http://www.abc.net.au/news/rural/2017-12-18/australian-canola-approved-as-low-emission-fuel-for-europe/9269232

    We could have a huge advantage, as canola has a low oil content, low energy producing seed oil, compared to some other plants. Like wild radish which has almost double the oil content of canola and can be grown just about anywhere.

    I’m a supporter of very long term security for our farming industry, not short term profit growth and monopolisation. That is destroying the environment and minds of people around the planet.

    We need to go entirely organic, to be able to capture world markets and get the prices we want. To be the only truly organic producing island on the planet, would give us a non destructive long term economic future.

    Bejo produces the opposite to organic and we should remove all inorganic production from tas as soon as possible. For economic environmental and social stability.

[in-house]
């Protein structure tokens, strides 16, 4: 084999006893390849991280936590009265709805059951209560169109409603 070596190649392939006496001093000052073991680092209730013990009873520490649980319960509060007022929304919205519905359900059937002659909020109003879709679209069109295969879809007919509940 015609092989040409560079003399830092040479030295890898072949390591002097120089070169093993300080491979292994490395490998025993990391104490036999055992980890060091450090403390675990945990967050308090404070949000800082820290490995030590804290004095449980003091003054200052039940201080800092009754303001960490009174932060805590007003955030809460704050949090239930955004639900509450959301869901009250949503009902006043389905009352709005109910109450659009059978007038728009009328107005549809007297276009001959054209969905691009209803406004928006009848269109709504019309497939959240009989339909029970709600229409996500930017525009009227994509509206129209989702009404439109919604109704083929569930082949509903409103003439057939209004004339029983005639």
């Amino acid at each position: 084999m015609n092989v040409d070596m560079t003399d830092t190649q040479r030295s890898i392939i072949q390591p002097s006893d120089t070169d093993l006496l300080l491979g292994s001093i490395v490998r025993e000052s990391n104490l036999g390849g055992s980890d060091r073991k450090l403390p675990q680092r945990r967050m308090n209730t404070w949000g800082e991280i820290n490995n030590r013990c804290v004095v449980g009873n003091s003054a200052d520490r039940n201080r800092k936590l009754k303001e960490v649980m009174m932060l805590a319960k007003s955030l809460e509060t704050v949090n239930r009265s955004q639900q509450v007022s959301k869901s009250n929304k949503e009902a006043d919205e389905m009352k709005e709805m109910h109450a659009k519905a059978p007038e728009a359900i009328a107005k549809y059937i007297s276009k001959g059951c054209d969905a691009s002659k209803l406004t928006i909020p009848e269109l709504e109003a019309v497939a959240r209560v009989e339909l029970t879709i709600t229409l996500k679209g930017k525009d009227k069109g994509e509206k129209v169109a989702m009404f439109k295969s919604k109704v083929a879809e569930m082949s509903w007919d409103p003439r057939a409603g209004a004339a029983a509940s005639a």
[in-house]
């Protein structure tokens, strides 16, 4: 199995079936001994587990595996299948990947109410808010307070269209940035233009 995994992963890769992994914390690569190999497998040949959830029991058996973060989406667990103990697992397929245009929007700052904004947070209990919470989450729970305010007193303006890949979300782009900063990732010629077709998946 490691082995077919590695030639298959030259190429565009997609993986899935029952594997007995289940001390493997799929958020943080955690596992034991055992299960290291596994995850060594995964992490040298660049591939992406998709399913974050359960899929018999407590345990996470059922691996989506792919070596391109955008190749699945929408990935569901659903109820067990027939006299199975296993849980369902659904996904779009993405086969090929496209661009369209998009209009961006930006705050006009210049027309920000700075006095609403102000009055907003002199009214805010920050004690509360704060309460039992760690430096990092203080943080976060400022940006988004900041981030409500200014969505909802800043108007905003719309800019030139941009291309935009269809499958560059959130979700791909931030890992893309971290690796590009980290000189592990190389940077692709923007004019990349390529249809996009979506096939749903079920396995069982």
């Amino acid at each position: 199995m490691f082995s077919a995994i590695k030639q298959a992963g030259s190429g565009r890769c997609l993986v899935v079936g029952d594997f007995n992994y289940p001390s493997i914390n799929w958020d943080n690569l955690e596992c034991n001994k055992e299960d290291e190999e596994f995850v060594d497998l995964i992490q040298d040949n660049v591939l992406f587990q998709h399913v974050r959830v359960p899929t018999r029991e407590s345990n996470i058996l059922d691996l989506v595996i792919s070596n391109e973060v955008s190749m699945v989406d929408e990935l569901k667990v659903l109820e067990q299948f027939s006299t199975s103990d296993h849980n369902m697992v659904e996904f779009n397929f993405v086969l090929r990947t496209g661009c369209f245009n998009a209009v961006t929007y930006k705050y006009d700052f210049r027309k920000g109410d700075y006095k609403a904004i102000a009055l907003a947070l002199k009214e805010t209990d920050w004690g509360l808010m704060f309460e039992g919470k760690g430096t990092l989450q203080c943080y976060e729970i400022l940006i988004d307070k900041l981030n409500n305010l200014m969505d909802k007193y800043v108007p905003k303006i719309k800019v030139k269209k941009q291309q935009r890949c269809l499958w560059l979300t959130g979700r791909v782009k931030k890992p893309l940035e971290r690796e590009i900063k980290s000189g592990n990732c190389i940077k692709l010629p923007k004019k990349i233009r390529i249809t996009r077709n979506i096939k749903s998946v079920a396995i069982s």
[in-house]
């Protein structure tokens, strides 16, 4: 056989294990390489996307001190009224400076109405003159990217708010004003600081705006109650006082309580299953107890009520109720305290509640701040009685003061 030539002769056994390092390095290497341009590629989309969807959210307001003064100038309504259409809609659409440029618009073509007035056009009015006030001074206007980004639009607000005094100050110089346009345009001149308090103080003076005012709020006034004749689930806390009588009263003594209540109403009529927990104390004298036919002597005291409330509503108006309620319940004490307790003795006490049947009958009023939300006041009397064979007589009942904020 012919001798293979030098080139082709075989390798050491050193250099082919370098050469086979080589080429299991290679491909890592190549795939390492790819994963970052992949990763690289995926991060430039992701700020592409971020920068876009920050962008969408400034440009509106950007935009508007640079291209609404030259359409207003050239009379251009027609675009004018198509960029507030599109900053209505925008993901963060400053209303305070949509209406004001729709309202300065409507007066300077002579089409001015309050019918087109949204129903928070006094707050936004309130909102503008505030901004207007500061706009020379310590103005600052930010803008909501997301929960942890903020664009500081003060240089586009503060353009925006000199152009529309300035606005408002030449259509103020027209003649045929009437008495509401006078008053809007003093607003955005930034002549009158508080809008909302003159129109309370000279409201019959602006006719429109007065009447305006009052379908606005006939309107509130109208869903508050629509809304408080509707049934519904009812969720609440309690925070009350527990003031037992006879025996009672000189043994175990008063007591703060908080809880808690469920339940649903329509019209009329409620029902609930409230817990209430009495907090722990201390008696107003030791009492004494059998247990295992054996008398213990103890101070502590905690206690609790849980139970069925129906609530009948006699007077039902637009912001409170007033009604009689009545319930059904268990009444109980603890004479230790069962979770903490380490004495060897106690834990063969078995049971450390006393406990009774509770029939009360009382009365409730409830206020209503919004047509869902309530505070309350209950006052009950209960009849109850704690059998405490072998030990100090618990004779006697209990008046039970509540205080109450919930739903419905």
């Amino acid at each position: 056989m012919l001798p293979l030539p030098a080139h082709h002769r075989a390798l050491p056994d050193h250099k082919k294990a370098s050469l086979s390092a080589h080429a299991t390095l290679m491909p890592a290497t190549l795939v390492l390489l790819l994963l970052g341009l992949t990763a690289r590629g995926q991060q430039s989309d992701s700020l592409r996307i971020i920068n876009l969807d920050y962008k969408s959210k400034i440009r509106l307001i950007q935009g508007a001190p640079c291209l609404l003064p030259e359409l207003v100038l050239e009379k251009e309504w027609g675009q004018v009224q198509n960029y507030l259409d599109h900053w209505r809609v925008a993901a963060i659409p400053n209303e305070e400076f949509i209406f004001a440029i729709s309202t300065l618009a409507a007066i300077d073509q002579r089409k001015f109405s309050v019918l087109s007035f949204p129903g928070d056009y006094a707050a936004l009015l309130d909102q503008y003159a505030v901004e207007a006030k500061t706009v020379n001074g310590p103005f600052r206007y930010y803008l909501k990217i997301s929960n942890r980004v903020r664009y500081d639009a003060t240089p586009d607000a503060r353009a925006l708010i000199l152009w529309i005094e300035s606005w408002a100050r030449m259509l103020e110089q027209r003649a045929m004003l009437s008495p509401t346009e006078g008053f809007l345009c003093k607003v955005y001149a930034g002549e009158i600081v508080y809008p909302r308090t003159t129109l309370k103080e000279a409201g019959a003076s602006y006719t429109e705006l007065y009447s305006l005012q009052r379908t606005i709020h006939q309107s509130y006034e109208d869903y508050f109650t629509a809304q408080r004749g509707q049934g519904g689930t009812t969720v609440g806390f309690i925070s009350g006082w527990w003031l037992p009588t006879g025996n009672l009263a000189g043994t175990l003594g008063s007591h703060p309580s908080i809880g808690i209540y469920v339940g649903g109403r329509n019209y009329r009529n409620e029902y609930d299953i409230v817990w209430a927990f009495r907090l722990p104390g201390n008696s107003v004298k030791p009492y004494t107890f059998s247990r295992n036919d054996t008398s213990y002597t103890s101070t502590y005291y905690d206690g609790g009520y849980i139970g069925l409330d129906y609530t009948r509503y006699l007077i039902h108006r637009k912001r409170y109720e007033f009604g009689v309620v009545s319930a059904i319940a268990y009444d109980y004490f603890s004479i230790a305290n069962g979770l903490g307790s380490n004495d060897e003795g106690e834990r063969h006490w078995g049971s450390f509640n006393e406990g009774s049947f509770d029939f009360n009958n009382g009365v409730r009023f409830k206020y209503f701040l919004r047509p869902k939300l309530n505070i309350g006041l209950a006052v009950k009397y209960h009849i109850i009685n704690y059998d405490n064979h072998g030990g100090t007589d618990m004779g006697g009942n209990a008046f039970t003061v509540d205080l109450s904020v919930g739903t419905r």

26. Russell

    December 18, 2017 at 11:53 am

    Re #25
    Unfortunately, most canola (Canada Oil, rapeseed) in Australia is GE/GM.

  27. John Bignell. Thorpe Farm

    December 18, 2017 at 1:23 pm

    #25 … Great idea Tony, I don’t know why someone didn’t think of this before.

    For the benefit of the readers, can you please tell us where in Tasmania you are going to obtain the plant nutrients required to replace those shipped overseas in your produce?
    In the case of an oilseed such as Canola, this is:
    – phosphorous. 6.5 kg per tonne
    – potassium 9.2 kg per tonne